The American health care system faces massive uncertainty heading into 2017. Three years after the rollout of the Obamacare exchanges, more Americans have insurance than ever before, but they’re also having more trouble affording it. The promise of health care reform was a key part of the platform that got Donald Trump elected, but while changes are almost certainly coming, just what they’ll be and how they’ll affect you is still unclear — and likely will be for months if not years.
President-elect Trump promised to “repeal and replace” the Affordable Care Act, but he has already begun to walk that back and signal that he may leave in place some of the more popular provisions of the law, including coverage for those with pre-existing conditions and the ability of young adults to stay on their parents’ plans until age 26.
At the same time, his choice of Rep. Tom Price (R-Ga.), an outspoken Obamacare critic, to head the Department of Health and Human Services, is being seen as a signal that Trump is committed to dismantling the Affordable Care Act.
Any such changes would have to make their way through Congress and would likely be phased in over a period of years. Whether Americans get their insurance for 2017 through work or on the exchanges, most will lock in their plan selection before Trump takes office, and it’s unlikely that new rules in Congress would impact those choices. “Any changes that are put in place usually wouldn’t start until the first day of the new plan year, which would be in 2018,” says Boston-based benefits consultant Pat Haraden.
In the meantime, here’s what you need to know about 2017:
1. You’ll pay more out of pocket….
The cost of premiums for insurance provided by a large employer is expected to go up 5 percent next year, while the cost of premiums on the exchanges is increasing by an average 25 percent. In both cases, the cost of deductibles is also rising quickly.
2. … especially for prescription drugs.
The rising cost of prescription drugs, particularly brand name pharmaceuticals, has become a major driver of the increasing cost of care. The overall cost of drugs prescribed to workers under age 65 is expected to grow 11.6 percent next year, on top of an 11.3 percent hike this year. In response, insurers are limiting their formularies and shifting away from co-pays to co-insurance, which transfers part of that cost onto consumers.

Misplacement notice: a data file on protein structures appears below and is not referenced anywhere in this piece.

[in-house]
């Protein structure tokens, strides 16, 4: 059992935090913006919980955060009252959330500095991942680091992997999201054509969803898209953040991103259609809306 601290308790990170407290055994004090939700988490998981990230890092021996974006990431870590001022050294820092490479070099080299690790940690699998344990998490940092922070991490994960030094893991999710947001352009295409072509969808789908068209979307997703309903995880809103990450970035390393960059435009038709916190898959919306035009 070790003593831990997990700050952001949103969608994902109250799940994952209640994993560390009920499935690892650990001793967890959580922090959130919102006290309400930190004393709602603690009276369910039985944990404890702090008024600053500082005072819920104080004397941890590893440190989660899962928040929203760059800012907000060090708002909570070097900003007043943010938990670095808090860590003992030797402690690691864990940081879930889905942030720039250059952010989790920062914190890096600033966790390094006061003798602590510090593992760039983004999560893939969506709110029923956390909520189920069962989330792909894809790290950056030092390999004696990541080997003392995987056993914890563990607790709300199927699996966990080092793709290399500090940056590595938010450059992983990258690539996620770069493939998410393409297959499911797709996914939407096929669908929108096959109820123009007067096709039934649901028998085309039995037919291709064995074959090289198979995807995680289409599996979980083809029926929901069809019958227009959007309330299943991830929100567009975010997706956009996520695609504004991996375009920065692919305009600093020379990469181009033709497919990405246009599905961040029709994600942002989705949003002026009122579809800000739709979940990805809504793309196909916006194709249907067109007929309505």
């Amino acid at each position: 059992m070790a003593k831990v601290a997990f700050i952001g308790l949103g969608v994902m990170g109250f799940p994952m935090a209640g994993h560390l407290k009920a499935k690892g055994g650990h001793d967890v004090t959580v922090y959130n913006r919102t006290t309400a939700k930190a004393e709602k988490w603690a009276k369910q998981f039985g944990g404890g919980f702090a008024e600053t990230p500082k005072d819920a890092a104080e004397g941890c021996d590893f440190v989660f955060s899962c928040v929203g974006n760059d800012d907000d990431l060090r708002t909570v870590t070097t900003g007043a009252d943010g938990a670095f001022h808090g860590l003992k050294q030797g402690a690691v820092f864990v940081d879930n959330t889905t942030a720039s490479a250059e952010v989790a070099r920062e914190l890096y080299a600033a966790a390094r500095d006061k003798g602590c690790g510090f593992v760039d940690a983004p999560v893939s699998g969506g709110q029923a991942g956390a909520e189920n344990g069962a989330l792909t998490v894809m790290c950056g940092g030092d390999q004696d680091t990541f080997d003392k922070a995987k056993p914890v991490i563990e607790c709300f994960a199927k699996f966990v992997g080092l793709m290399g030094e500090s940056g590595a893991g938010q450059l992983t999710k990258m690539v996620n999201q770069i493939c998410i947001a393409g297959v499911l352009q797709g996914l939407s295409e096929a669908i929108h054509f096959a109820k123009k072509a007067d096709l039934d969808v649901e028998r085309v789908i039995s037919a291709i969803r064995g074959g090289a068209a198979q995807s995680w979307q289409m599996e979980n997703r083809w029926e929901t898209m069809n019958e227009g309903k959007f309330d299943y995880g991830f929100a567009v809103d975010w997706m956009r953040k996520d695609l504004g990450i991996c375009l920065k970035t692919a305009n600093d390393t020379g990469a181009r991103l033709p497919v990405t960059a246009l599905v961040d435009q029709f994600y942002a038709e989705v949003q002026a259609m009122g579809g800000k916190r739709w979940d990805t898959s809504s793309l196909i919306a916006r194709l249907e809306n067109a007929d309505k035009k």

“Prescription drug prices are often one of the big first expenses that people see before they’ve met their deductible,” says Steve Wojcik, vice president of public policy at the National Business Group on Health, which represents large employers. “There is a sticker shock.”
Consumers do have some new tools, however, to help offset those costs. Websites like GoodRx provide more transparency on prescription drug pricing, make it easier to comparison shop between pharmacies and offer access to coupons. Paying for prescription drugs via tax-advantaged health savings accounts or flexible spending accounts can also help reduce the out-of-pocket hit.
3. More access to telemedicine.
A growing number of employers are encouraging the use of telehealth services, which allow workers to virtually visit with a doctor via online video. Nine in 10 employers will make telehealth services available to employees in states that allow it next year, up from 70 percent this year, according to the National Business Group on Health. In addition to a much lower cost, telemedicine is also much more convenient for workers, making it less likely that they’ll need to take time off to visit a doctor’s office for routine illnesses.
Some larger employers are installing on-site telemedicine kiosks, where employees are able to take vitals such as their heart rate or temperature while they’re consulting with a doctor. Telemedicine is also seen as an answer to the doctor shortage that’s plaguing both large metropolitan areas, where doctors are too busy to grant same-day appointments, and rural areas, where there just aren’t enough doctors. It’s becoming a growing trend among mental health providers as well.
While many employers pick up the tab entirely, the cost of a routine virtual visit with doctor runs less than $50, making it a viable option for even those who don’t have health insurance or who have to pay out of pocket because of a high deductible or other reason. “Telemedicine just doesn’t have the same expenses as the brick-and-mortar health care system,” says Sam Gibbs, executive director of AgileHealthInsurance.com.
4. Doctors’ offices go digital.
A decade or more after it became commonplace to book an airline ticket or check your bank balance online, you can finally communicate with your doctor the same way. Many medical providers were slow to make the shift due to compliance requirements for medical privacy laws, but a growing number of doctors now operate portals through which patients can make an appointment, send a note, renew prescriptions or access their medical records without sitting on hold with a receptionist.
5. Medical identity theft continues to rise.
This type of ID theft, in which thieves steal your Social Security number and health insurance information to fraudulently obtain medical services or treatment, continues to plague the health care industry. As banks and credit card providers have made it harder for crooks to crack into their systems or use the data that they obtain by doing so, medical information has become a much bigger target. Nine in 10 health care organizations have had a breach in the past two years and 45 percent had more than five data breaches in that period, according to the Ponemon Institute.
While absolute prevention of medical ID theft is nearly possible, health care providers and insurers are starting to take steps to mitigate the risk. (There are also some steps you can take to protect yourself.) In the meantime, a growing number of employers are offer ID theft monitoring as a voluntary part of their benefits package.